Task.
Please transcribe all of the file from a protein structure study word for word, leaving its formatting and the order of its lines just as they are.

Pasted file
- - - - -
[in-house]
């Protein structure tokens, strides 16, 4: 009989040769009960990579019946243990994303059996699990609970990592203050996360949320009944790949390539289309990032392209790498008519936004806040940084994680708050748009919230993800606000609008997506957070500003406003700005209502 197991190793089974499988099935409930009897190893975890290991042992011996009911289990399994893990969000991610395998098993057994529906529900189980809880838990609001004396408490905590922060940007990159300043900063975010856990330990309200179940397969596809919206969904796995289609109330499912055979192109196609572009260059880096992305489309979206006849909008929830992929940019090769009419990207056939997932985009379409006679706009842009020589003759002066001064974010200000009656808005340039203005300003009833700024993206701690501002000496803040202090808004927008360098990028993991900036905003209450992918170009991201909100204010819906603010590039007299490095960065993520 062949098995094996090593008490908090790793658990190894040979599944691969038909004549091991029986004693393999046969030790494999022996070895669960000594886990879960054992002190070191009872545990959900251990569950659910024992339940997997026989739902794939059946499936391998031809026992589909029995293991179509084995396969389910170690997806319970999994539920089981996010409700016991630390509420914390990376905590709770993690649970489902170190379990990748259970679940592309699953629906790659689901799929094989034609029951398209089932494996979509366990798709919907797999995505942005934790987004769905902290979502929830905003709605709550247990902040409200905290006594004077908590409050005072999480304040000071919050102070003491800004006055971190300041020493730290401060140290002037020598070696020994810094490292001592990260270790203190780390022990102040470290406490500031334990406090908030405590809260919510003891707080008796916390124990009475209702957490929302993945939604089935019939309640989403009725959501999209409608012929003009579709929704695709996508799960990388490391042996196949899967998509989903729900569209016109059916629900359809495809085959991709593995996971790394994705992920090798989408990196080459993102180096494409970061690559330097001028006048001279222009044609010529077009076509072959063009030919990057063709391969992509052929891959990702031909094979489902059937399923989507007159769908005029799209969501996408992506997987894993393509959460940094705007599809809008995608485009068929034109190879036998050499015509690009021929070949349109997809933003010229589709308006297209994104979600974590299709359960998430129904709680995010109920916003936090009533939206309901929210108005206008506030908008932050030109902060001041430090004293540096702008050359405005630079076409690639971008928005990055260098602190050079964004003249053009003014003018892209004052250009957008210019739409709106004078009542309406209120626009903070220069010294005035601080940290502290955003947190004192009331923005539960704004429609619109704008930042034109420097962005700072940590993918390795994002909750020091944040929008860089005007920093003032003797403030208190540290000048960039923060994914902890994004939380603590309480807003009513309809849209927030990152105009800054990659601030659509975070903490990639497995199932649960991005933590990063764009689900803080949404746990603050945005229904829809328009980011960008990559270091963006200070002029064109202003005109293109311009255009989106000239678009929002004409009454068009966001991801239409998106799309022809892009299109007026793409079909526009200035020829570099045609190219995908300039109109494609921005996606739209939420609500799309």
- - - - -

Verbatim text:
[in-house]
């Protein structure tokens, strides 16, 4: 009989040769009960990579019946243990994303059996699990609970990592203050996360949320009944790949390539289309990032392209790498008519936004806040940084994680708050748009919230993800606000609008997506957070500003406003700005209502 197991190793089974499988099935409930009897190893975890290991042992011996009911289990399994893990969000991610395998098993057994529906529900189980809880838990609001004396408490905590922060940007990159300043900063975010856990330990309200179940397969596809919206969904796995289609109330499912055979192109196609572009260059880096992305489309979206006849909008929830992929940019090769009419990207056939997932985009379409006679706009842009020589003759002066001064974010200000009656808005340039203005300003009833700024993206701690501002000496803040202090808004927008360098990028993991900036905003209450992918170009991201909100204010819906603010590039007299490095960065993520 062949098995094996090593008490908090790793658990190894040979599944691969038909004549091991029986004693393999046969030790494999022996070895669960000594886990879960054992002190070191009872545990959900251990569950659910024992339940997997026989739902794939059946499936391998031809026992589909029995293991179509084995396969389910170690997806319970999994539920089981996010409700016991630390509420914390990376905590709770993690649970489902170190379990990748259970679940592309699953629906790659689901799929094989034609029951398209089932494996979509366990798709919907797999995505942005934790987004769905902290979502929830905003709605709550247990902040409200905290006594004077908590409050005072999480304040000071919050102070003491800004006055971190300041020493730290401060140290002037020598070696020994810094490292001592990260270790203190780390022990102040470290406490500031334990406090908030405590809260919510003891707080008796916390124990009475209702957490929302993945939604089935019939309640989403009725959501999209409608012929003009579709929704695709996508799960990388490391042996196949899967998509989903729900569209016109059916629900359809495809085959991709593995996971790394994705992920090798989408990196080459993102180096494409970061690559330097001028006048001279222009044609010529077009076509072959063009030919990057063709391969992509052929891959990702031909094979489902059937399923989507007159769908005029799209969501996408992506997987894993393509959460940094705007599809809008995608485009068929034109190879036998050499015509690009021929070949349109997809933003010229589709308006297209994104979600974590299709359960998430129904709680995010109920916003936090009533939206309901929210108005206008506030908008932050030109902060001041430090004293540096702008050359405005630079076409690639971008928005990055260098602190050079964004003249053009003014003018892209004052250009957008210019739409709106004078009542309406209120626009903070220069010294005035601080940290502290955003947190004192009331923005539960704004429609619109704008930042034109420097962005700072940590993918390795994002909750020091944040929008860089005007920093003032003797403030208190540290000048960039923060994914902890994004939380603590309480807003009513309809849209927030990152105009800054990659601030659509975070903490990639497995199932649960991005933590990063764009689900803080949404746990603050945005229904829809328009980011960008990559270091963006200070002029064109202003005109293109311009255009989106000239678009929002004409009454068009966001991801239409998106799309022809892009299109007026793409079909526009200035020829570099045609190219995908300039109109494609921005996606739209939420609500799309």